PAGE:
Cover story: Old houses tell their stories in unexpected ways

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When home inspector Stephen Showalter made his way through a historic home on the Eastern Shore recently, he noticed something a bit quirky.

“The main beam in the home was actually the center keel of a boat,” said Mr. Showalter, a Maryland state home inspector whose Showalter Property Consultants frequently deals with older properties. “Back then, people often reused and recycled things.”

And thereby hangs a tale. Older homes, whether they are historic, centuries-old properties or were erected just 50 years ago, all have stories to tell about the people who worked and lived there. Bits of the past are all around, in the ghosts of millwork or the outline of a long-ago stair, in the scars left by a saw in an old beam, or in the wads of newspapers stuffed behind a wall — great insulation back in the 1920s and 1930s.

“You’ll find old root cellars, old coal chutes, old coins under the hearth,” Mr. Showalter said. “Sometimes, you’ll even find the original slate roof; good slate can last 200 years.”

Piecing together those bits is a large part of the allure of owning an older home in the first place, their current stewards often say.

“An old house can tell us a lot,” said Arlington historian Kathryn Holt, herself the owner of an old house. “How houses change can really give you a sense of history.”

Old-house people know what to expect when it comes to their homes — leaky basements, creaky floors, walls that can be more than a bit out of plumb. Others tend to come to the place by happenstance, drawn by a quirky cornice or unexpected turn of the stair or just by the look of the place, so unlike today’s predictable homes.

“I knew someone who found a false wall and behind it was a fireplace,” Ms. Holt said. “Between the 1890s and 1920s, fireplaces were no longer fashionable, so a lot of people took them out or covered them over.”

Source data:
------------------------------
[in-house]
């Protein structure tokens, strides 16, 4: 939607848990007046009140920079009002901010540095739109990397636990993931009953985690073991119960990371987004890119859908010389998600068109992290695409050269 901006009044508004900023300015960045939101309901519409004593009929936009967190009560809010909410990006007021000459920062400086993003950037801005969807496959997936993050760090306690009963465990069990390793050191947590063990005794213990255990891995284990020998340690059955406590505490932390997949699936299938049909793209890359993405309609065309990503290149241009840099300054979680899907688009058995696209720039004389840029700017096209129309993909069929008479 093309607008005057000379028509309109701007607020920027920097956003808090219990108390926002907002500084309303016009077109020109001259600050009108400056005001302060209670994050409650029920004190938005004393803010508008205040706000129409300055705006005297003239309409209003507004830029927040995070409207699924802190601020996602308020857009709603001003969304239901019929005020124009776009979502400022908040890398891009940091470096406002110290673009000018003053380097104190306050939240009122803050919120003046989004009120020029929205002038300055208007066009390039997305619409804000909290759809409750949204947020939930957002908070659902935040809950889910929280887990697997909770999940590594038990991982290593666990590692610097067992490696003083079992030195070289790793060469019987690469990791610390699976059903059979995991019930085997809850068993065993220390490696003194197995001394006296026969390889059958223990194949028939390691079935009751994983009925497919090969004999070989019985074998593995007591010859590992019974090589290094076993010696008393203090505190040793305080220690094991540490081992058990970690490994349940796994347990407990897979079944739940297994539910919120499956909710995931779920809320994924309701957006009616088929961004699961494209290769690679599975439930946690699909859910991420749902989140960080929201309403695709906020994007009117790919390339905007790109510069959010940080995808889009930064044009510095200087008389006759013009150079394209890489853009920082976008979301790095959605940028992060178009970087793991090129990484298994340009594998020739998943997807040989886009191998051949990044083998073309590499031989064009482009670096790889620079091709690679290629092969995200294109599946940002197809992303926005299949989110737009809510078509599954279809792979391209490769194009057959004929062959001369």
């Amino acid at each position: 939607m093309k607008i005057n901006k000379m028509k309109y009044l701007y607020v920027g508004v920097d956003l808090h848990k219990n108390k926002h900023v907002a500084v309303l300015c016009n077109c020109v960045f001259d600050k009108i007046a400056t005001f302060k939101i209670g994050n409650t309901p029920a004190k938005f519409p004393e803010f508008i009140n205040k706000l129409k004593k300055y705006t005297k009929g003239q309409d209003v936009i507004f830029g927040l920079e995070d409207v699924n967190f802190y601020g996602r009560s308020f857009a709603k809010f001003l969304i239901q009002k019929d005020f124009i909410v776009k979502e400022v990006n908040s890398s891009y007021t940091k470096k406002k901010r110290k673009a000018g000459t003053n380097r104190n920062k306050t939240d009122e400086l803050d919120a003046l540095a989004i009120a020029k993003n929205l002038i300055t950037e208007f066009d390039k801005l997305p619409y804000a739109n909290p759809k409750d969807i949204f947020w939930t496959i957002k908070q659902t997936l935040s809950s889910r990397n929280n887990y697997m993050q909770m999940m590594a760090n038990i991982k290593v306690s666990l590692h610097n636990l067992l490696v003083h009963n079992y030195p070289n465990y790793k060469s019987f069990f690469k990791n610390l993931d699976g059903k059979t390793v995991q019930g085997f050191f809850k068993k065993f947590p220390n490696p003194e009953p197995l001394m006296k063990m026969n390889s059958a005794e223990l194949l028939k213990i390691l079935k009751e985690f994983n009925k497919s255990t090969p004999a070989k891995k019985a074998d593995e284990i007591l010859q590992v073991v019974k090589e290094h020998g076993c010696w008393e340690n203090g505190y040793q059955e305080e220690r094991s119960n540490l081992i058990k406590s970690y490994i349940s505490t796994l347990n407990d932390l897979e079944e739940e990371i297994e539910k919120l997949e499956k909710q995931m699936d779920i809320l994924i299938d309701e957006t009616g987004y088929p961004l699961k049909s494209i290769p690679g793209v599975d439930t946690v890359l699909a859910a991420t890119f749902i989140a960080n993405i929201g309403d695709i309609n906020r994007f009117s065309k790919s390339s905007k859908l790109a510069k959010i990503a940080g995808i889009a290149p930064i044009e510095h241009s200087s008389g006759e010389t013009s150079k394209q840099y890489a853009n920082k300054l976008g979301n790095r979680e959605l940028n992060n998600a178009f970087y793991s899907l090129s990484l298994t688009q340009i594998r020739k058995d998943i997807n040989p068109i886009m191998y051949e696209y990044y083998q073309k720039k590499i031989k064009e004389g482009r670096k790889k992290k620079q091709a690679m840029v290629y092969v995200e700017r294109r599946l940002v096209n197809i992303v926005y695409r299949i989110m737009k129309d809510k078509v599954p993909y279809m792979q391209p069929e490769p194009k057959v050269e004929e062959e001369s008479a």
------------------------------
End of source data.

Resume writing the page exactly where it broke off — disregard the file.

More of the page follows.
For old-house people, a large part of the allure of an old house is that connection to history and the ways people adapted to changing circumstances.

“They added on here, they added on there,” Ms. Holt said. “Now people just tear down and build a McMansion.”

Additions could point to growing families and changing lifestyles. Some can reveal something about the technology of the period — or lack thereof. Ms. Holt’s 1890s-era house boasts a kitchen floor that’s a step up from the other rooms on that level, to allow for what was then a state-of-the-art pumping system.

After World War I, homes generally got smaller, Ms. Holt noted, as women began doing more of their own housework without servants. Hence, the smaller bungalow.

Styles of architecture also are revealing. Using a good reference, such as Virginia and Lee McAlester’s “A Field Guide to American Houses,” can help you fix your home’s place in time. Paint types, nails and the telltale marks of a handsaw also can help you date your home, or at least parts of it.

Still, modern-day renovators often find themselves staring at something completely different from what they expected once they strip away an exterior wall or peel off some old wallpaper.

When Bruce Wentworth, a D.C.-based architect with more than 25 years of experience, removed the asbestos facade from an Italianate 1870 row house, he was surprised to find something else along with the cedar clapboard siding under the asbestos shingles.

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